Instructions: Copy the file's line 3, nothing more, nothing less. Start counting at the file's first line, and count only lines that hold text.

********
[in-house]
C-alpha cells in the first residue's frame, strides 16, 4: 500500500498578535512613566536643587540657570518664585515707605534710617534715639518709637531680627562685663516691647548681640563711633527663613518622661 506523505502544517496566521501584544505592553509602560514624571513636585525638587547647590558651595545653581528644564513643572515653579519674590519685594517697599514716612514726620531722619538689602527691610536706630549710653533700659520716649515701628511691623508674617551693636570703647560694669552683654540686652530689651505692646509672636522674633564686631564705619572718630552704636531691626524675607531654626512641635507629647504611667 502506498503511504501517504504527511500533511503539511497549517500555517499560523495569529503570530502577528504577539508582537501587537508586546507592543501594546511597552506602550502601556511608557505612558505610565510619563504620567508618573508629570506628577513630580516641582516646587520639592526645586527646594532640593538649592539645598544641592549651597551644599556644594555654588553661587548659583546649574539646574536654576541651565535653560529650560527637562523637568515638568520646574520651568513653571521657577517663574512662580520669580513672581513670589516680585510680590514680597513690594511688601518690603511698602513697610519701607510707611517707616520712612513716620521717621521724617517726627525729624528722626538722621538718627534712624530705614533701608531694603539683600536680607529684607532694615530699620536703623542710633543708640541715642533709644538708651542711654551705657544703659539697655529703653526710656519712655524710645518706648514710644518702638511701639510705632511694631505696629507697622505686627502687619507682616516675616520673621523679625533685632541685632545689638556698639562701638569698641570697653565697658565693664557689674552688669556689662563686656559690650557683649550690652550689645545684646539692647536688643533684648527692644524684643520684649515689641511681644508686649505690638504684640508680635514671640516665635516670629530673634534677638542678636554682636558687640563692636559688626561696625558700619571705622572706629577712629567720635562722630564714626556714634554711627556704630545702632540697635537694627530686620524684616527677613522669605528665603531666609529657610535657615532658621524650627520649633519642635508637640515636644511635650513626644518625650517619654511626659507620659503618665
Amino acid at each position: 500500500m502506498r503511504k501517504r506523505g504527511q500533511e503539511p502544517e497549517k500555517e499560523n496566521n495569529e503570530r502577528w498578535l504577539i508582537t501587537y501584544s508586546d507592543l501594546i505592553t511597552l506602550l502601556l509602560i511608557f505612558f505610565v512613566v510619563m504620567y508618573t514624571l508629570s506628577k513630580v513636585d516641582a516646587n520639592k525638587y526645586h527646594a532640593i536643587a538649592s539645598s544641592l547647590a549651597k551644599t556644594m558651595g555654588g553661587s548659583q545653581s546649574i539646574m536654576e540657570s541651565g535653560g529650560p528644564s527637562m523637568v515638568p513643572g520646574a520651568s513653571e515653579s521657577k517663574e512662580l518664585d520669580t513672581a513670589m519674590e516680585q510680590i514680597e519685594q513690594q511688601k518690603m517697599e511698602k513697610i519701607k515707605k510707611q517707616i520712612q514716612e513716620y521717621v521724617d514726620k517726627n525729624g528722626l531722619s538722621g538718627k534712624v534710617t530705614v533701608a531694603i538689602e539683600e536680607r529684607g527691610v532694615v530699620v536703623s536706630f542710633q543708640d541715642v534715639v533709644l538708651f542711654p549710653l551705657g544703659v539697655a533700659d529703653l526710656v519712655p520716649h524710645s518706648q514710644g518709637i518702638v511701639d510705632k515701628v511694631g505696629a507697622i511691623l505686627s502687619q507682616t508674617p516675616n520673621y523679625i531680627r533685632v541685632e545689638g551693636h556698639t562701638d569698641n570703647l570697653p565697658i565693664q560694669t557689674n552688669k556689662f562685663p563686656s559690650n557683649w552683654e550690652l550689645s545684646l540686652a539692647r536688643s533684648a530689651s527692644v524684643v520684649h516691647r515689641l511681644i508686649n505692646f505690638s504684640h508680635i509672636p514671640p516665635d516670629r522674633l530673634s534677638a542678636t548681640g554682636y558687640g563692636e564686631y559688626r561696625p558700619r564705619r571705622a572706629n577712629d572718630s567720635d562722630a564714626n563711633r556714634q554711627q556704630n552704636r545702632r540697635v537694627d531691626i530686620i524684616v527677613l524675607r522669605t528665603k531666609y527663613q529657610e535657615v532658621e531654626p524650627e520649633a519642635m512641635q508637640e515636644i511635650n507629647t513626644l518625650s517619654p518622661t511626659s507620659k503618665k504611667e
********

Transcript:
Amino acid at each position: 500500500m502506498r503511504k501517504r506523505g504527511q500533511e503539511p502544517e497549517k500555517e499560523n496566521n495569529e503570530r502577528w498578535l504577539i508582537t501587537y501584544s508586546d507592543l501594546i505592553t511597552l506602550l502601556l509602560i511608557f505612558f505610565v512613566v510619563m504620567y508618573t514624571l508629570s506628577k513630580v513636585d516641582a516646587n520639592k525638587y526645586h527646594a532640593i536643587a538649592s539645598s544641592l547647590a549651597k551644599t556644594m558651595g555654588g553661587s548659583q545653581s546649574i539646574m536654576e540657570s541651565g535653560g529650560p528644564s527637562m523637568v515638568p513643572g520646574a520651568s513653571e515653579s521657577k517663574e512662580l518664585d520669580t513672581a513670589m519674590e516680585q510680590i514680597e519685594q513690594q511688601k518690603m517697599e511698602k513697610i519701607k515707605k510707611q517707616i520712612q514716612e513716620y521717621v521724617d514726620k517726627n525729624g528722626l531722619s538722621g538718627k534712624v534710617t530705614v533701608a531694603i538689602e539683600e536680607r529684607g527691610v532694615v530699620v536703623s536706630f542710633q543708640d541715642v534715639v533709644l538708651f542711654p549710653l551705657g544703659v539697655a533700659d529703653l526710656v519712655p520716649h524710645s518706648q514710644g518709637i518702638v511701639d510705632k515701628v511694631g505696629a507697622i511691623l505686627s502687619q507682616t508674617p516675616n520673621y523679625i531680627r533685632v541685632e545689638g551693636h556698639t562701638d569698641n570703647l570697653p565697658i565693664q560694669t557689674n552688669k556689662f562685663p563686656s559690650n557683649w552683654e550690652l550689645s545684646l540686652a539692647r536688643s533684648a530689651s527692644v524684643v520684649h516691647r515689641l511681644i508686649n505692646f505690638s504684640h508680635i509672636p514671640p516665635d516670629r522674633l530673634s534677638a542678636t548681640g554682636y558687640g563692636e564686631y559688626r561696625p558700619r564705619r571705622a572706629n577712629d572718630s567720635d562722630a564714626n563711633r556714634q554711627q556704630n552704636r545702632r540697635v537694627d531691626i530686620i524684616v527677613l524675607r522669605t528665603k531666609y527663613q529657610e535657615v532658621e531654626p524650627e520649633a519642635m512641635q508637640e515636644i511635650n507629647t513626644l518625650s517619654p518622661t511626659s507620659k503618665k504611667e